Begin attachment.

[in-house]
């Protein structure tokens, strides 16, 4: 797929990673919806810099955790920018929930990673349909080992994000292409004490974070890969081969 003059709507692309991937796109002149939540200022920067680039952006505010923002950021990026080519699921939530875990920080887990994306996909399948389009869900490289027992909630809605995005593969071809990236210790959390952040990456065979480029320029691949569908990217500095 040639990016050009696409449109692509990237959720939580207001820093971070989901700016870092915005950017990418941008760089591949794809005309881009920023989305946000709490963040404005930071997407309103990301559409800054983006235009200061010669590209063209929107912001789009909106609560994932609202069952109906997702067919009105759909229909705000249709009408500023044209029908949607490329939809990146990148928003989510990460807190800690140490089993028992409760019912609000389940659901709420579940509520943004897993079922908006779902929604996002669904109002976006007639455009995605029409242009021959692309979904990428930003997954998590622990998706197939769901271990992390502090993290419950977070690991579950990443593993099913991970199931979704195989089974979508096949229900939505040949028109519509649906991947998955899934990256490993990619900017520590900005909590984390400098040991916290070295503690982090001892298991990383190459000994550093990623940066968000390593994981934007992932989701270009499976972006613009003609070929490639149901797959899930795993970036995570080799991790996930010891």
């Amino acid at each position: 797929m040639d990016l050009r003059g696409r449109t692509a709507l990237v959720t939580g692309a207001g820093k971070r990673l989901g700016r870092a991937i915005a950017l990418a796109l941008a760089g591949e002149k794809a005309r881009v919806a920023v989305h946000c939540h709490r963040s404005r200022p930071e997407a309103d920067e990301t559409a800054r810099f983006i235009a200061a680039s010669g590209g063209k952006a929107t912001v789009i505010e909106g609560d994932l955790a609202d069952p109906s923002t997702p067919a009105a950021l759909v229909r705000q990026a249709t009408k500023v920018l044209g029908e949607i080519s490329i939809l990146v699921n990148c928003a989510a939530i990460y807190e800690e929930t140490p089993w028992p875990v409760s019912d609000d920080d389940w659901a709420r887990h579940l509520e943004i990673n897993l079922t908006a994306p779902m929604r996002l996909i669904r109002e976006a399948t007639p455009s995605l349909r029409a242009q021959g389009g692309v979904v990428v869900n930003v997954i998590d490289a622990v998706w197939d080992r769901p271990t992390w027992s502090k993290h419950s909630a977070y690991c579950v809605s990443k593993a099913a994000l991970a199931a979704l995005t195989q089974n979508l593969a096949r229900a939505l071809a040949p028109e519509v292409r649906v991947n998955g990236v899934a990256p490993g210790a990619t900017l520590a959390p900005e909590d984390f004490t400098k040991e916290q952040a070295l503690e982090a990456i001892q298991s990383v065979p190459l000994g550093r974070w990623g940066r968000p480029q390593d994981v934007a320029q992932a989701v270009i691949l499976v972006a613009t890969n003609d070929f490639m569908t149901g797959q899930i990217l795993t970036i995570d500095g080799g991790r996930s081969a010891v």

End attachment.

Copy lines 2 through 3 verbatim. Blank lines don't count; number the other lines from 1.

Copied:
């Protein structure tokens, strides 16, 4: 797929990673919806810099955790920018929930990673349909080992994000292409004490974070890969081969 003059709507692309991937796109002149939540200022920067680039952006505010923002950021990026080519699921939530875990920080887990994306996909399948389009869900490289027992909630809605995005593969071809990236210790959390952040990456065979480029320029691949569908990217500095 040639990016050009696409449109692509990237959720939580207001820093971070989901700016870092915005950017990418941008760089591949794809005309881009920023989305946000709490963040404005930071997407309103990301559409800054983006235009200061010669590209063209929107912001789009909106609560994932609202069952109906997702067919009105759909229909705000249709009408500023044209029908949607490329939809990146990148928003989510990460807190800690140490089993028992409760019912609000389940659901709420579940509520943004897993079922908006779902929604996002669904109002976006007639455009995605029409242009021959692309979904990428930003997954998590622990998706197939769901271990992390502090993290419950977070690991579950990443593993099913991970199931979704195989089974979508096949229900939505040949028109519509649906991947998955899934990256490993990619900017520590900005909590984390400098040991916290070295503690982090001892298991990383190459000994550093990623940066968000390593994981934007992932989701270009499976972006613009003609070929490639149901797959899930795993970036995570080799991790996930010891």
């Amino acid at each position: 797929m040639d990016l050009r003059g696409r449109t692509a709507l990237v959720t939580g692309a207001g820093k971070r990673l989901g700016r870092a991937i915005a950017l990418a796109l941008a760089g591949e002149k794809a005309r881009v919806a920023v989305h946000c939540h709490r963040s404005r200022p930071e997407a309103d920067e990301t559409a800054r810099f983006i235009a200061a680039s010669g590209g063209k952006a929107t912001v789009i505010e909106g609560d994932l955790a609202d069952p109906s923002t997702p067919a009105a950021l759909v229909r705000q990026a249709t009408k500023v920018l044209g029908e949607i080519s490329i939809l990146v699921n990148c928003a989510a939530i990460y807190e800690e929930t140490p089993w028992p875990v409760s019912d609000d920080d389940w659901a709420r887990h579940l509520e943004i990673n897993l079922t908006a994306p779902m929604r996002l996909i669904r109002e976006a399948t007639p455009s995605l349909r029409a242009q021959g389009g692309v979904v990428v869900n930003v997954i998590d490289a622990v998706w197939d080992r769901p271990t992390w027992s502090k993290h419950s909630a977070y690991c579950v809605s990443k593993a099913a994000l991970a199931a979704l995005t195989q089974n979508l593969a096949r229900a939505l071809a040949p028109e519509v292409r649906v991947n998955g990236v899934a990256p490993g210790a990619t900017l520590a959390p900005e909590d984390f004490t400098k040991e916290q952040a070295l503690e982090a990456i001892q298991s990383v065979p190459l000994g550093r974070w990623g940066r968000p480029q390593d994981v934007a320029q992932a989701v270009i691949l499976v972006a613009t890969n003609d070929f490639m569908t149901g797959q899930i990217l795993t970036i995570d500095g080799g991790r996930s081969a010891v």